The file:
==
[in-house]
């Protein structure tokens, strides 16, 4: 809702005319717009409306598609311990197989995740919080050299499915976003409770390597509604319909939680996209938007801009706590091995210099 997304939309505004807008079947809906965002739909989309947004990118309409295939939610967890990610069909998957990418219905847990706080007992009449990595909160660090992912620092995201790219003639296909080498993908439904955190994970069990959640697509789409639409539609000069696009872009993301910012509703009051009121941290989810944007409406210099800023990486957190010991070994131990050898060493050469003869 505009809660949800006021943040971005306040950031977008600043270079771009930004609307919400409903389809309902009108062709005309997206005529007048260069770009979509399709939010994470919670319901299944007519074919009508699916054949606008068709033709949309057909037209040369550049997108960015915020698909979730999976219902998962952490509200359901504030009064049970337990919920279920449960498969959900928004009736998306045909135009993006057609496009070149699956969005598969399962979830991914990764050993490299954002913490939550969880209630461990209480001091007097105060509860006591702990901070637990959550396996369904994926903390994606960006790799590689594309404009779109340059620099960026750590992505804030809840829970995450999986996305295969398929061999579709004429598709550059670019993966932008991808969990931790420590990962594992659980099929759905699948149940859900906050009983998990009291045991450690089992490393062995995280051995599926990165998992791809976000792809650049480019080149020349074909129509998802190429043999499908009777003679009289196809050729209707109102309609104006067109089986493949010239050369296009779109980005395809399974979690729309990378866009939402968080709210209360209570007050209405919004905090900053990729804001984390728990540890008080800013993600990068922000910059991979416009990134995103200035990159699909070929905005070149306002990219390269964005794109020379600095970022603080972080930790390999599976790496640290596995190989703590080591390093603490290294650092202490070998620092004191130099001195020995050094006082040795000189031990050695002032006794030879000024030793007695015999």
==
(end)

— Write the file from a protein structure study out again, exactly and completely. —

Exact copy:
[in-house]
């Protein structure tokens, strides 16, 4: 809702005319717009409306598609311990197989995740919080050299499915976003409770390597509604319909939680996209938007801009706590091995210099 997304939309505004807008079947809906965002739909989309947004990118309409295939939610967890990610069909998957990418219905847990706080007992009449990595909160660090992912620092995201790219003639296909080498993908439904955190994970069990959640697509789409639409539609000069696009872009993301910012509703009051009121941290989810944007409406210099800023990486957190010991070994131990050898060493050469003869 505009809660949800006021943040971005306040950031977008600043270079771009930004609307919400409903389809309902009108062709005309997206005529007048260069770009979509399709939010994470919670319901299944007519074919009508699916054949606008068709033709949309057909037209040369550049997108960015915020698909979730999976219902998962952490509200359901504030009064049970337990919920279920449960498969959900928004009736998306045909135009993006057609496009070149699956969005598969399962979830991914990764050993490299954002913490939550969880209630461990209480001091007097105060509860006591702990901070637990959550396996369904994926903390994606960006790799590689594309404009779109340059620099960026750590992505804030809840829970995450999986996305295969398929061999579709004429598709550059670019993966932008991808969990931790420590990962594992659980099929759905699948149940859900906050009983998990009291045991450690089992490393062995995280051995599926990165998992791809976000792809650049480019080149020349074909129509998802190429043999499908009777003679009289196809050729209707109102309609104006067109089986493949010239050369296009779109980005395809399974979690729309990378866009939402968080709210209360209570007050209405919004905090900053990729804001984390728990540890008080800013993600990068922000910059991979416009990134995103200035990159699909070929905005070149306002990219390269964005794109020379600095970022603080972080930790390999599976790496640290596995190989703590080591390093603490290294650092202490070998620092004191130099001195020995050094006082040795000189031990050695002032006794030879000024030793007695015999």